Why I think Valparaiso’s street art is better than other cities
I didn’t know how to tell him, that I liked it not for the touristy parts. I liked Valparaiso for the honesty expressed in their city’s street art.
It is symbolic and cryptic, but you can tell something is being said, even if you are foreign. And you can tell that they reflect a people you’d like to know.
For example, many were clearly critiques, but the mainstream residents leave them unchallenged and don’t have them painted over. That usually means, in general, the art is not just about the artist’s own personal views, but often speaks for other people. It’s commenting about something, and that something is outside of the artist him/herself. Even, outside the world of street art.
Not a single one was about idle entertainment or leisure/party activities, not even in the downtown nightclub areas, even though there’s so very much of it. It’s not that Valparaiso doesn’t have these ‘lifestyle’ amusements. It is Chile’s party city, after all. But its street art depicts things that are beyond petty concerns.
Poignant, playful, and strange. Many feel like discontent and pain, the imagery of choice often involves a confusion of eel shapes, bursting out of forms, often sliced open or with holes. There is depth that you don’t understand, but feel sinking into your soul, pulling you down to you know not where. All you know is that they are things that matter. It’s not superficial. It’s not even egotistical.
When the art is happy, it is happiness that is joyful rather than drunken. When it is angry, it comes across not as the kind of spoiled or small-minded anger of someone who doesn’t know enough of the world. Rather, it comes across as someone who knows quite enough.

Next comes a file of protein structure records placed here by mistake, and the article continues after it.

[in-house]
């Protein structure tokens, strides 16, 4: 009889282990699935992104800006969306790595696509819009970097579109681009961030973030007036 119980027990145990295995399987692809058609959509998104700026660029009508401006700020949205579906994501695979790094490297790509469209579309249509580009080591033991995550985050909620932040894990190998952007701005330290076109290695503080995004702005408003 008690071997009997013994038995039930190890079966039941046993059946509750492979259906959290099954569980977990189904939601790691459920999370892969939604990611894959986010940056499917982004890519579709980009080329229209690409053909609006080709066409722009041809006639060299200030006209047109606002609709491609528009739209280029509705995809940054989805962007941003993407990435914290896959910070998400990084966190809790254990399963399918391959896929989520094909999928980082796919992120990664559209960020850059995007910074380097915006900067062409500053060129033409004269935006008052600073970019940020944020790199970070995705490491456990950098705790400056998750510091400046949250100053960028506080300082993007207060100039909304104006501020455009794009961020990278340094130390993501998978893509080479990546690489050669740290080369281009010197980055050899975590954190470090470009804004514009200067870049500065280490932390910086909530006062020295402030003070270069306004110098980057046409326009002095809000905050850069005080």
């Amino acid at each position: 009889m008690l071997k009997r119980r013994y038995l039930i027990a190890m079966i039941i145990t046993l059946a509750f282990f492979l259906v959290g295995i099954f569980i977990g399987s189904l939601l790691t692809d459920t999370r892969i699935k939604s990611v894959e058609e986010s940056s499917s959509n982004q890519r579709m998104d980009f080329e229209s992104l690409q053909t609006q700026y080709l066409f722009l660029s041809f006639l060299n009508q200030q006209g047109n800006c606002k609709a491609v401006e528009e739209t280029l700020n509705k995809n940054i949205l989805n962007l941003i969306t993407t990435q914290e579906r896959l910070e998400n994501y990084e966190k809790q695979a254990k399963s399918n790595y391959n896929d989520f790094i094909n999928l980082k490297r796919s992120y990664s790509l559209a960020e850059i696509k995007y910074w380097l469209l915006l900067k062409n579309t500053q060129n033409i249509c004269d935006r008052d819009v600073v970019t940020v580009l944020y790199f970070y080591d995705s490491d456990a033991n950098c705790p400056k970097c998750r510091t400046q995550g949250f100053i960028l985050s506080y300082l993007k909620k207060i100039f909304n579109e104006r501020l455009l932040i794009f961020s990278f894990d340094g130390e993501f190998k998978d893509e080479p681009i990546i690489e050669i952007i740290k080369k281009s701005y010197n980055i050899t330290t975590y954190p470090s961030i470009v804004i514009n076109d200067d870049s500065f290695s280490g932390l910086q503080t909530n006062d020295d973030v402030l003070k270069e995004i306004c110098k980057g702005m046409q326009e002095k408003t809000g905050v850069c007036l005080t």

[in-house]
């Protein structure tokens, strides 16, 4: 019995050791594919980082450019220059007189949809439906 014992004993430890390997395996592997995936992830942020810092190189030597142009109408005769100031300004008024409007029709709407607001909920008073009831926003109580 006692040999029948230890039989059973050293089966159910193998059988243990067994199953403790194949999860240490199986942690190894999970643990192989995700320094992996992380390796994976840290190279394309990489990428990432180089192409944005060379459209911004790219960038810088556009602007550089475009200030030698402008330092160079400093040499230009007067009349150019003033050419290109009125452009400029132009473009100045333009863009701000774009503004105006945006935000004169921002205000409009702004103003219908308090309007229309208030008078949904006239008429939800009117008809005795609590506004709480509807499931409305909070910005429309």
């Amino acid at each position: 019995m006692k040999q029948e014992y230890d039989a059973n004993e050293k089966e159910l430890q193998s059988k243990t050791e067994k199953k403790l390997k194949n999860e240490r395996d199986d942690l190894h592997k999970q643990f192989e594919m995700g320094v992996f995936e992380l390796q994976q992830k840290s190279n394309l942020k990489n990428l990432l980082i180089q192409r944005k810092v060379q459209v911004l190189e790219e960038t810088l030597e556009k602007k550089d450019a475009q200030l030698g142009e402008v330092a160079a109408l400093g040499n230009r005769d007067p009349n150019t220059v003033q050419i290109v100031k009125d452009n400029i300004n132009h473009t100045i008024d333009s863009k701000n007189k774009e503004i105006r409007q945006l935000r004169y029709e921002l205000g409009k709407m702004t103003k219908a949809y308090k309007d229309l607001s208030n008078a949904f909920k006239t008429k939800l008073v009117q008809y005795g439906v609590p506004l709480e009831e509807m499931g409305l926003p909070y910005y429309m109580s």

Don’t get me wrong. The city itself is a canvas record of the artists’ developing their skill, and just having fun. Not all the art is commentary. But unlike some other cities, Valparaiso’s pieces do not stop at just showcasing the peak of an artist’s skills, nor his/her creativity. Often, these skills are deployed to speak something that is bigger-than-me.
Perhaps it’s due to the tradition of Valparaio’s street art, arising as a form of expression during Chile’s authoritarian rule. But whatever the reason, this is why Valparaiso’s street art resonated with me, whereas other cities’ street art only entertained me.
Its sheer prolificness, and concurrent quality in terms of its human spirit (as a non-artist I won’t speak about the quality in the technique), is why I believe Valparaiso has the best street art in the world.
I was so deeply sorry that I only gave it a weekend.
Carbon offset information to Valparaiso, Chile
I went to Valparaiso as part of a longer journey around the world. Visiting Valparaiso specifically, assuming return flights from Kuala Lumpur to Santiago via Sydney, produces carbon emissions of approximately 14,400 lbs CO2e. It costs about $72 to offset this.